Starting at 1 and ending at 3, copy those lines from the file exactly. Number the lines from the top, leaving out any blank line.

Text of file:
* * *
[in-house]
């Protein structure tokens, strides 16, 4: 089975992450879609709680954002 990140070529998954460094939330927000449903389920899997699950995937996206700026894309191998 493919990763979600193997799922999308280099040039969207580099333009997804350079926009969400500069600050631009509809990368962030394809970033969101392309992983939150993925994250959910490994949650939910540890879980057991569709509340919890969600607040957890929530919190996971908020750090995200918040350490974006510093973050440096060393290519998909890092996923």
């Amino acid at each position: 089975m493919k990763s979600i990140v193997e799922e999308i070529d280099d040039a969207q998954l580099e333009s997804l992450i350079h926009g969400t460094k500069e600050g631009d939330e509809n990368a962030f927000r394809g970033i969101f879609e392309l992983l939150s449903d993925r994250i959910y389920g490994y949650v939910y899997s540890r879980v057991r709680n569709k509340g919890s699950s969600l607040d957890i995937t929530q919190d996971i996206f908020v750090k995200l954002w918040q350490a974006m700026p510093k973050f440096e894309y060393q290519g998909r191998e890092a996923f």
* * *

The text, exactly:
[in-house]
């Protein structure tokens, strides 16, 4: 089975992450879609709680954002 990140070529998954460094939330927000449903389920899997699950995937996206700026894309191998 493919990763979600193997799922999308280099040039969207580099333009997804350079926009969400500069600050631009509809990368962030394809970033969101392309992983939150993925994250959910490994949650939910540890879980057991569709509340919890969600607040957890929530919190996971908020750090995200918040350490974006510093973050440096060393290519998909890092996923």
């Amino acid at each position: 089975m493919k990763s979600i990140v193997e799922e999308i070529d280099d040039a969207q998954l580099e333009s997804l992450i350079h926009g969400t460094k500069e600050g631009d939330e509809n990368a962030f927000r394809g970033i969101f879609e392309l992983l939150s449903d993925r994250i959910y389920g490994y949650v939910y899997s540890r879980v057991r709680n569709k509340g919890s699950s969600l607040d957890i995937t929530q919190d996971i996206f908020v750090k995200l954002w918040q350490a974006m700026p510093k973050f440096e894309y060393q290519g998909r191998e890092a996923f």